His other film, L'auberge ensorcelée, or The Bewitched Inn, features a story of a hotel guest getting pranked and tormented by an unseen presence. In 1897, the accomplished American photographer-turned director George Albert Smith created The X-Ray Fiend, a horror-comedy that came out a mere two years after x-rays were invented; the film shows a couple of skeletons courting each other. An audience full of people unaccustomed to the idea would have found it frightening and otherworldly; the next year, Smith created the short film Photographing a Ghost, considered a precursor to the paranormal investigation subgenre. The film portrays three men attempting to photograph a ghost, only to fail time and again as the ghost eludes the men and throws chairs at them. Japan made early forays into the horror genre. In 1898, a Japanese film company called Konishi Honten released two horror films both written by Ejiro Hatta. Though there are no records of the cast, crew, or plot of Bake Jizo, it was based on the Japanese legend of Jizo statues, believed to provide safety and protection to children.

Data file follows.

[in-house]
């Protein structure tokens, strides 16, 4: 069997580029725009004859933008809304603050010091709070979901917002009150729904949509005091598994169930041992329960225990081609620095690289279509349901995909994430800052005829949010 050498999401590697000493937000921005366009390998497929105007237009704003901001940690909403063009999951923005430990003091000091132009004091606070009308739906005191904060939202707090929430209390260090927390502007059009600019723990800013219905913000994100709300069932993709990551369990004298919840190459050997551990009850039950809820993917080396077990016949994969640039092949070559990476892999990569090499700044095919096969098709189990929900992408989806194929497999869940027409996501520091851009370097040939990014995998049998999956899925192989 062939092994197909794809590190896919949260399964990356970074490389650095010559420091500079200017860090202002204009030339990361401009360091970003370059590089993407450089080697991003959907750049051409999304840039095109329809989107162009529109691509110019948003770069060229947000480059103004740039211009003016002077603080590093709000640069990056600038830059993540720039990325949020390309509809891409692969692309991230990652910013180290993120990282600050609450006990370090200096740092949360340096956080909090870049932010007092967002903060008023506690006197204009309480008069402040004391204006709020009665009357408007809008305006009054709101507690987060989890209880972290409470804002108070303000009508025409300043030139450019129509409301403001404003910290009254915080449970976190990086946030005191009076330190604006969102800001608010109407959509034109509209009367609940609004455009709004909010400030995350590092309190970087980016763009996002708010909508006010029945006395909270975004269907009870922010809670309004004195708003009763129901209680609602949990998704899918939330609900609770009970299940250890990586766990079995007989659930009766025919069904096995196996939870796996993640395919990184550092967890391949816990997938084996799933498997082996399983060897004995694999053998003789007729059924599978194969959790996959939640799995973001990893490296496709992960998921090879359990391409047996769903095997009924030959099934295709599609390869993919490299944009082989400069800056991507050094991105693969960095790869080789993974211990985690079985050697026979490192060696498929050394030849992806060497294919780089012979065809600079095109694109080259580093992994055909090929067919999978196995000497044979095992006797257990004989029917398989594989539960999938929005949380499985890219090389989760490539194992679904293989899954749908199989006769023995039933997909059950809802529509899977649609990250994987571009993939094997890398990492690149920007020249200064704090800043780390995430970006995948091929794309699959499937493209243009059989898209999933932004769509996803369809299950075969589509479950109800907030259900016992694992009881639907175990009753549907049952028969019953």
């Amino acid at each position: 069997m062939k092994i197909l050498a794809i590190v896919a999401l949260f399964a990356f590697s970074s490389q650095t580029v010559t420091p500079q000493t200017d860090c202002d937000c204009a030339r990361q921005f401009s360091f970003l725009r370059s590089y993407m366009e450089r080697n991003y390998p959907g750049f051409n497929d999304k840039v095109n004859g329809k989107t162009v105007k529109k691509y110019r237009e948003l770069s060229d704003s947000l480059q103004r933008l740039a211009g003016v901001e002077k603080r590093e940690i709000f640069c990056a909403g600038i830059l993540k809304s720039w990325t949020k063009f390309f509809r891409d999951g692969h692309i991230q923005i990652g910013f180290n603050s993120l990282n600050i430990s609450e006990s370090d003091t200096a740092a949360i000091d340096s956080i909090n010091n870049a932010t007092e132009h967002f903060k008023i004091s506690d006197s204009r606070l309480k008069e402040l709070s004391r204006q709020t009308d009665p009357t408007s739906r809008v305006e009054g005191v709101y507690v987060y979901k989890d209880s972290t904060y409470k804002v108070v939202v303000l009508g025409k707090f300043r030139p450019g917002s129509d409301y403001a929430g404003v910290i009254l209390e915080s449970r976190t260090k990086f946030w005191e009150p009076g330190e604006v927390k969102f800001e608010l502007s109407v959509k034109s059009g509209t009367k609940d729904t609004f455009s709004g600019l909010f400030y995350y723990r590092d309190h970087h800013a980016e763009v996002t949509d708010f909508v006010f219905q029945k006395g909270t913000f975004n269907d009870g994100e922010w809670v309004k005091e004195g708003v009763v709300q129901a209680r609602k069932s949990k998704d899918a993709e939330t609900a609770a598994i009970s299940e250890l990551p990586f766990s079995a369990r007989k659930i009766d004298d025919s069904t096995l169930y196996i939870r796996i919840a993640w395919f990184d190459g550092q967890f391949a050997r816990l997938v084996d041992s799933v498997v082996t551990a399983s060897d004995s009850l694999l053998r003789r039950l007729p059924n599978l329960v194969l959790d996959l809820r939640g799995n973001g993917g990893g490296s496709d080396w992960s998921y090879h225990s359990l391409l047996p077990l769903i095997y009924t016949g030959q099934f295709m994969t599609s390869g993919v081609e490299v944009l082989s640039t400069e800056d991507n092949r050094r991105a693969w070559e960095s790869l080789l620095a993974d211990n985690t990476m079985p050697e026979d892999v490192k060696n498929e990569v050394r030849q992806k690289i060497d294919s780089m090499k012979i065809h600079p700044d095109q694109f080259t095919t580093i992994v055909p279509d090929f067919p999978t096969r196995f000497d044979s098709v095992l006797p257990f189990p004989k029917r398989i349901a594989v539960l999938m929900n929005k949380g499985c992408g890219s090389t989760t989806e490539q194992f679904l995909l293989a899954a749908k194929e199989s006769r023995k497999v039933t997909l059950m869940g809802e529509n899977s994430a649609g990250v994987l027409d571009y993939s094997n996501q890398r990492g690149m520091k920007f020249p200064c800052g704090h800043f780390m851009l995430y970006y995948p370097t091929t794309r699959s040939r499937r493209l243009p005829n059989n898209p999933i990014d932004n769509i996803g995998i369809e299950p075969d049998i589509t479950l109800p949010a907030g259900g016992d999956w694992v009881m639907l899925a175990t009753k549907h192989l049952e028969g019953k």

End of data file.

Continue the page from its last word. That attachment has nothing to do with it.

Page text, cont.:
The presence of the word bake—which can be translated to "spook," "ghost," or "phantom"—may imply a haunted or possessed statue. Spanish filmmaker Segundo de Chomón, regarded as one of the most significant silent film directors, was popular for his frequent camera tricks and optical illusions, an innovation that contributed to the popularity of trick films in the period, his famous works include Satan at Play. The Selig Polyscope Company in the United States produced one of the first film adaptations of a horror-based novel. In 1908, the company released Mr. Hyde, now a lost film, it is based on Robert Louis Stevenson's classic gothic novella Strange Case of Dr Jekyll and Mr Hyde, published 15 years prior, about a man who transforms between two contrasting personas. Georges Méliès liked adapting the Faust legend into his films. In fact, the French filmmaker produced at least six variations of the German legend of the man who made a pact with the devil. Among his notable Faust films include Faust aux enfers, known for its English title The Damnation of Faust, or Faust in Hell.
It is the filmmaker's third film adaptation of the Faust legend. In it, Méliès took inspiration from Hector Berlioz's Faust opera, but it pays less attention to the story and more to the special effects that represent a tour of hell; the film takes advantage of stage machinery techniques and features special effects such as pyrotechnics, substitution